Seeing things differently
In the late 18th century, a scientist called John Dalton published a ground-breaking paper called “Extraordinary facts relating to the vision of colours”.
It was the first time anyone had identified the concept of colour blindness – when a person’s eyes cannot correctly identify certain colours.
Dalton’s paper was especially impressive as it is difficult to self-diagnose colour blindness. Our optometrists can ensure your eyes distinguish the three primary colours of red, green and blue properly.
When your colour vision is normal, it is described as trichromatic – tri meaning three, and chrome from the Greek word for colour. Most people who have a colour blindness can still ‘see’ colours; they just appreciate them differently. In this example someone with normal colour vision will see the number "74", but someone with a red-green colour vision anomaly will see the number "21".
The most common form of colour vision anomaly is ‘red-green colour blindness’ – this can take on different forms. People who are affected by this will confuse colours which contain red or green – this may include brown, purple, pink and orange. Protanomaly describes reduced sensitivity to reds, deutanomaly relates to greens and tritanomaly represents blues. Tritanomaly is very rare and usually is acquired later in life. Protanomaly and deutanomaly are usually inherited traits on the X chromosome. It is thought that 1 in 12 men will have a colour vision anomaly, whereas only 1 in 200 women will.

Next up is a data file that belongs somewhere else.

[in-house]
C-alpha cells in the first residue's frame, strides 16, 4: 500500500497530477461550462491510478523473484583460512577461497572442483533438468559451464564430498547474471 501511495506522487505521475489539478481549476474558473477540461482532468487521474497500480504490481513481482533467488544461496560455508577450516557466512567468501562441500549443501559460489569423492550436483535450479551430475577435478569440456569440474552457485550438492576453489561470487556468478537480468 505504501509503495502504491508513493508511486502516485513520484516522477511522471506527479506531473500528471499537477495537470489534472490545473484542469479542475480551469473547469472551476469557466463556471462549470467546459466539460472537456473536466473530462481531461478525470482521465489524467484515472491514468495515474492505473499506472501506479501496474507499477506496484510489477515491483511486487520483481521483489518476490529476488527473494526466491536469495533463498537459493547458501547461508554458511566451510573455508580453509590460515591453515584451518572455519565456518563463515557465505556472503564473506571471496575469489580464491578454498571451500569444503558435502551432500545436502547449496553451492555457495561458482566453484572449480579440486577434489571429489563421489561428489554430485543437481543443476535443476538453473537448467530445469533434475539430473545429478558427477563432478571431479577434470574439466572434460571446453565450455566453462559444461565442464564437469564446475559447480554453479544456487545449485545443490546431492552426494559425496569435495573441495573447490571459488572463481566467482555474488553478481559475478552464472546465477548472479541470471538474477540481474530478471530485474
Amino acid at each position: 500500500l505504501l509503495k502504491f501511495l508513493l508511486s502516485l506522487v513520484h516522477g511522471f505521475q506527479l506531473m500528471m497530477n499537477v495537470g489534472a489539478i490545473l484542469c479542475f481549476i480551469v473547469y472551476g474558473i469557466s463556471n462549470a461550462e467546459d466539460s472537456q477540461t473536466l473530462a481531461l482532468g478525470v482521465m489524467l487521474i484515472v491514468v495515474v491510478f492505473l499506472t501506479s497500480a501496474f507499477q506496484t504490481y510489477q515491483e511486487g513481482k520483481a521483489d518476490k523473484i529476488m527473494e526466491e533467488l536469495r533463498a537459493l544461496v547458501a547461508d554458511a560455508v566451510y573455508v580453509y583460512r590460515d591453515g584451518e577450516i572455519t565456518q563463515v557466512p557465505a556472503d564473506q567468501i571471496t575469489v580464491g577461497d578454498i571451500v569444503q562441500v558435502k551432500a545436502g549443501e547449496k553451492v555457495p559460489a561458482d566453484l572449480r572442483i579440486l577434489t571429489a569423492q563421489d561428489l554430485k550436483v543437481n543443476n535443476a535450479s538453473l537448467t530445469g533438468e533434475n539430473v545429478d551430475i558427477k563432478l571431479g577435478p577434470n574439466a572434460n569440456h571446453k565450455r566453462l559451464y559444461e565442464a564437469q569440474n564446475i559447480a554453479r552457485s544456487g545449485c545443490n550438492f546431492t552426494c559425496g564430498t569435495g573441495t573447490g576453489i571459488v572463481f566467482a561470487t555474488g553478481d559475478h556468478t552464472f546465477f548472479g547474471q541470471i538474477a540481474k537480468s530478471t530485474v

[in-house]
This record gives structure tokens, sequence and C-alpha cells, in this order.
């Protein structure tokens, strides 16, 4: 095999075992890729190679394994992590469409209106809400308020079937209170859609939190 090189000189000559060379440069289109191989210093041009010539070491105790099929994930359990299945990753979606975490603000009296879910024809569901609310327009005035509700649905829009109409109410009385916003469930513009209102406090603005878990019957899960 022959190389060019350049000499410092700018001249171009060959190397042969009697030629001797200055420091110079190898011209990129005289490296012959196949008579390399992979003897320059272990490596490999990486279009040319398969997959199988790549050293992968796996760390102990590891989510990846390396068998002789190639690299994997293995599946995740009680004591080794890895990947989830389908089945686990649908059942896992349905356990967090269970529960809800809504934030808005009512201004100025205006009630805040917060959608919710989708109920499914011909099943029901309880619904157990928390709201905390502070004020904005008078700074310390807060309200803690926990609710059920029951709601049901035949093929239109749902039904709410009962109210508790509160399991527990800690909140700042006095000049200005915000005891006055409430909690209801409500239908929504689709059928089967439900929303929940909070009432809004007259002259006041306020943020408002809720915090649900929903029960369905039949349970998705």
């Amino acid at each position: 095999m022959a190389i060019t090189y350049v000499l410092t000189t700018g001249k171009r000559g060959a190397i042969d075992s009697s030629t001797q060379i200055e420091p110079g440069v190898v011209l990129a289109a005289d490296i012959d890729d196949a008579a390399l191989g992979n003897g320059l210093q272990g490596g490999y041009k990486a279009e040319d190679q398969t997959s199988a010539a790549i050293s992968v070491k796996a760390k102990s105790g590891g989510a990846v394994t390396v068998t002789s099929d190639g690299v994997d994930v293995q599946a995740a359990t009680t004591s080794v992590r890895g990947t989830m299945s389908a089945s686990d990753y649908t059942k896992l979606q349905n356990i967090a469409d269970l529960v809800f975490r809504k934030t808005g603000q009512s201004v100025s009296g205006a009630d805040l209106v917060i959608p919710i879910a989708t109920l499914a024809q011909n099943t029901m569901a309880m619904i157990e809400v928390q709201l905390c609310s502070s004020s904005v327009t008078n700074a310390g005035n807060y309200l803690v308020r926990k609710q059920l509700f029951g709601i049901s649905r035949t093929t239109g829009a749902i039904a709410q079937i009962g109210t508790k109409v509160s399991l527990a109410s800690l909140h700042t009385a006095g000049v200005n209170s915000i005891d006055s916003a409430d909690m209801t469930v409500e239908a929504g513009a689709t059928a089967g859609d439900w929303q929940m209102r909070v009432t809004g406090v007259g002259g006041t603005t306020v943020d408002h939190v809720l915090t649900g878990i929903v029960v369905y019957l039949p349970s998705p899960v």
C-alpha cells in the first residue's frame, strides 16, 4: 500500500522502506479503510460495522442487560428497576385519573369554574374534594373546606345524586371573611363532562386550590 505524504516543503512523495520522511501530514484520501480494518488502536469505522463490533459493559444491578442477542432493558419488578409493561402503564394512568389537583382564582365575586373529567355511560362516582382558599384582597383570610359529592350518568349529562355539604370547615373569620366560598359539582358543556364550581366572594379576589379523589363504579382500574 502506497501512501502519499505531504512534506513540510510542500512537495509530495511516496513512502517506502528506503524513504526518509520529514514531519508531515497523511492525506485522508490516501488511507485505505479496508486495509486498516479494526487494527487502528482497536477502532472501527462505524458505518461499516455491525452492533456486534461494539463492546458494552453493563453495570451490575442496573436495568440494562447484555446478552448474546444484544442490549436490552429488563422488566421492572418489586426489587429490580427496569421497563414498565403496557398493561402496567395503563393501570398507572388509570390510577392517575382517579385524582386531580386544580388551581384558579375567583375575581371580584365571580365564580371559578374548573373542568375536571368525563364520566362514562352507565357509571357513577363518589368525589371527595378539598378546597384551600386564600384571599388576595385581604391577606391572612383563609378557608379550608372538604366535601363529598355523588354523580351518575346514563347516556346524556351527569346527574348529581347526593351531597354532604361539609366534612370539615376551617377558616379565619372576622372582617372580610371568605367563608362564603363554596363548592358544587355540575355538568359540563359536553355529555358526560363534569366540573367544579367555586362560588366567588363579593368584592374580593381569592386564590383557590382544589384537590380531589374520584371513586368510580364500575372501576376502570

Further information can be found at:
Our optometrists can carry out simple pattern tests during a child’s examination. If an issue is highlighted, schools can usually tailor lessons around a student’s specific needs, and bright lighting helps at any age. And while a few careers require trichromacy (such as the police, decorators and electricians), even monochromatic patients can enjoy life to the full as this is the only way they've ever seen the world.